Butts County’s three cities on Friday celebrated Arbor Day with tree-planting ceremonies.

The city of Jackson’s ceremony included the installation of three sugar maple trees in a city parking lot at North Oak and First streets.

The city also received its official package from the Georgia Forestry Commission, commemorating its 26th year as an Arbor Day Foundation Tree City USA city, with a flag and other items.

Jackson Mayor Kay Pippin also recognized the city’s Tree Board and presented a proclamation to the city’s Azalea, Cherokee and Mimosa garden clubs.

She said engaged city residents, like those in the garden clubs and those present at Friday’s ceremony, help make the city cleaner and safer.

“All the bad things that have happened have happened to good cities and it can happen to us, but it hasn’t yet and it’s because of the foundation that folks like you lay. Planting trees, picking up trash, getting rid of blight — it’s all a part of preventing crime,” Pippin said.

The city of Flovilla on Friday honored the late George Smith, a former council member and mayor.

After a ceremony at Flovilla City Hall led by Flovilla Tree Board Chairwoman Letha Kinard, in which the city was also presented with its Tree City USA package, those in attendance adjourned to the front gates of a city cemetery to take part in a planting ceremony. This is the city’s 27th year as a Tree City.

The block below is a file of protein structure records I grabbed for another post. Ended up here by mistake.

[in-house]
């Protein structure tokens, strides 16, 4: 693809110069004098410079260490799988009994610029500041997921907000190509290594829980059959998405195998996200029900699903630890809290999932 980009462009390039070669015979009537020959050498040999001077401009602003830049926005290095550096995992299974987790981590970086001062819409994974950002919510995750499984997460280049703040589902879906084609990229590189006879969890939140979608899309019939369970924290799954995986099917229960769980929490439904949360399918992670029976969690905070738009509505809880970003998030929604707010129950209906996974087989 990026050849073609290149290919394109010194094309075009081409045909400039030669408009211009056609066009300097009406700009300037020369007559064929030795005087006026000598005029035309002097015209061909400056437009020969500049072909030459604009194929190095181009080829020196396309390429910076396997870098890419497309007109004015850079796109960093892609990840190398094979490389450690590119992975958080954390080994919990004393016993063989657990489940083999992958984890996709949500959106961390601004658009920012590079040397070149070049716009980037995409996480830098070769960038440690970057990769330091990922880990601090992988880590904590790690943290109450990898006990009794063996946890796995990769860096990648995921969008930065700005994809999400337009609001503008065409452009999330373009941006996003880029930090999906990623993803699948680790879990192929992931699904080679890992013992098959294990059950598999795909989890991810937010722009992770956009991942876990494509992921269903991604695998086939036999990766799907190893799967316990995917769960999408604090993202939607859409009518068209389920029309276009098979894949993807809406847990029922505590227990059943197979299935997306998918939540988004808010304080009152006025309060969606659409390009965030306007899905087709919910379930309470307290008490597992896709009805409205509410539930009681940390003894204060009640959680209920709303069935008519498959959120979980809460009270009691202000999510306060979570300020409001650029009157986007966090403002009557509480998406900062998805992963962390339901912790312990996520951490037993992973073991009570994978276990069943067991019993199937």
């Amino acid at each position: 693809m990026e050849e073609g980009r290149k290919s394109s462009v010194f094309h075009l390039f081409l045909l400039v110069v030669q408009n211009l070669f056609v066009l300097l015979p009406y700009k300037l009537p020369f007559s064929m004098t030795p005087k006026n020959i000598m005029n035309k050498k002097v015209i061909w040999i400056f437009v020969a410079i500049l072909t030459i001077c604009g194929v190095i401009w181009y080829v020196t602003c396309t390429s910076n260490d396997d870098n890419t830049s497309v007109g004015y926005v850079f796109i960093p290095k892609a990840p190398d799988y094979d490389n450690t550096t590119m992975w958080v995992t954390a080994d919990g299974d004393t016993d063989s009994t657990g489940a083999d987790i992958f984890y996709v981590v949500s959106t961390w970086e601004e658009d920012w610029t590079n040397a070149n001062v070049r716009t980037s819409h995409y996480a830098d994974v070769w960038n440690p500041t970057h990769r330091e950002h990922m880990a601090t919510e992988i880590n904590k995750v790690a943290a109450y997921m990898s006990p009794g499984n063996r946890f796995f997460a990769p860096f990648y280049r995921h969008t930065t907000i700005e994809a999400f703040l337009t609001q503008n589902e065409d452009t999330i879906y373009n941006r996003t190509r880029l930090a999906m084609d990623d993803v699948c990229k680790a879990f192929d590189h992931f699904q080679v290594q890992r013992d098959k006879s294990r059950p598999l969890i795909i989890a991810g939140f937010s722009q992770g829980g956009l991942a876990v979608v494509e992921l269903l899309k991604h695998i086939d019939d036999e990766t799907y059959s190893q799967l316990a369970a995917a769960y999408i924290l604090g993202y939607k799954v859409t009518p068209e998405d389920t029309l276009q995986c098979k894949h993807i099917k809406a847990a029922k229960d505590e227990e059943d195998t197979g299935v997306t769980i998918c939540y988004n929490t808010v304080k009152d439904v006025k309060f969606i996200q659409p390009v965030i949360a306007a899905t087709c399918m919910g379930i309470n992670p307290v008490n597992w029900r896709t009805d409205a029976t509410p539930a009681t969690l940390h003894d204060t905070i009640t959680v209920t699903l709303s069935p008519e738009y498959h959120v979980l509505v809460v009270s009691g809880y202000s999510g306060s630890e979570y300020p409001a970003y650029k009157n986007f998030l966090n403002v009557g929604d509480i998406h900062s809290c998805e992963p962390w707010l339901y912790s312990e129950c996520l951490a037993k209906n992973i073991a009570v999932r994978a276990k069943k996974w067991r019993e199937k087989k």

Smith and his family moved to Flovilla in 1980, and he was elected to the council in 1985. He served as mayor from 1986 to 1991 and is credited with upgrading the city’s water system and working to get the city’s fire insurance rating reduced, saving homeowners money on their property insurance.

Flovilla’s annual Arbor Day ceremony typically honors a living former city official, and after last year’s event, city leaders discussed honoring Smith in 2018. Though he passed away before the ceremony could be held, officials decided to go ahead and hold it in his memory, with many members of his family in attendance.

Flovilla Mayor Beth Burns Ogletree, who grew up with Smith’s children, said his work has been an inspiration to her.

“Mr. George planted the seeds around 30 years ago, and they continued to grow into majestic trees,” Ogletree said. “I had no idea then that I wanted to be mayor. … I appreciate the work he did to lay out that model for me. I wish he were here today with us.”

The city of Jenkinsburg also on Friday held a tree-planting ceremony, placing several Thuja Green Giants outside the city’s clubhouse.

While landscaping plans haven’t yet been finalized, city officials plan to install the trees once their exact placement is determined.

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Managing Editor

Michael Davis has been the editor of the Jackson Progress-Argus since 2010. He previously worked as an editor and reporter for the Henry Daily Herald and Clayton News-Daily.

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